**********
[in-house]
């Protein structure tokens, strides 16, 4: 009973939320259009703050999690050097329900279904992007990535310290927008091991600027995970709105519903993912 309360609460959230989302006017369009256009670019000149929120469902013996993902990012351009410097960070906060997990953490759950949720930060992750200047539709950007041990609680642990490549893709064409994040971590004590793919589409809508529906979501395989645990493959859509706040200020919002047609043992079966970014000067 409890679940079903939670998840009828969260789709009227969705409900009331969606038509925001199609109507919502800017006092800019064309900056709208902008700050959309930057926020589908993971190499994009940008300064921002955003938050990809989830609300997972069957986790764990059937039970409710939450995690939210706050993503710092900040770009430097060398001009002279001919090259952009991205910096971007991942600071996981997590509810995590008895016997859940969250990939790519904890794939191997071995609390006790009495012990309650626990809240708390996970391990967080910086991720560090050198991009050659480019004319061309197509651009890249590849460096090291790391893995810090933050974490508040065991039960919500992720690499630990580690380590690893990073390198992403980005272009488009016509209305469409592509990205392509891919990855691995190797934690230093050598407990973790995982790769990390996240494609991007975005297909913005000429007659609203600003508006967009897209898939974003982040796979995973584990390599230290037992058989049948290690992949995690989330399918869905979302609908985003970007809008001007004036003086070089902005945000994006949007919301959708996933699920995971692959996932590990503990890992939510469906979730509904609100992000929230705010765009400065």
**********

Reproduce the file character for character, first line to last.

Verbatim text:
[in-house]
């Protein structure tokens, strides 16, 4: 009973939320259009703050999690050097329900279904992007990535310290927008091991600027995970709105519903993912 309360609460959230989302006017369009256009670019000149929120469902013996993902990012351009410097960070906060997990953490759950949720930060992750200047539709950007041990609680642990490549893709064409994040971590004590793919589409809508529906979501395989645990493959859509706040200020919002047609043992079966970014000067 409890679940079903939670998840009828969260789709009227969705409900009331969606038509925001199609109507919502800017006092800019064309900056709208902008700050959309930057926020589908993971190499994009940008300064921002955003938050990809989830609300997972069957986790764990059937039970409710939450995690939210706050993503710092900040770009430097060398001009002279001919090259952009991205910096971007991942600071996981997590509810995590008895016997859940969250990939790519904890794939191997071995609390006790009495012990309650626990809240708390996970391990967080910086991720560090050198991009050659480019004319061309197509651009890249590849460096090291790391893995810090933050974490508040065991039960919500992720690499630990580690380590690893990073390198992403980005272009488009016509209305469409592509990205392509891919990855691995190797934690230093050598407990973790995982790769990390996240494609991007975005297909913005000429007659609203600003508006967009897209898939974003982040796979995973584990390599230290037992058989049948290690992949995690989330399918869905979302609908985003970007809008001007004036003086070089902005945000994006949007919301959708996933699920995971692959996932590990503990890992939510469906979730509904609100992000929230705010765009400065």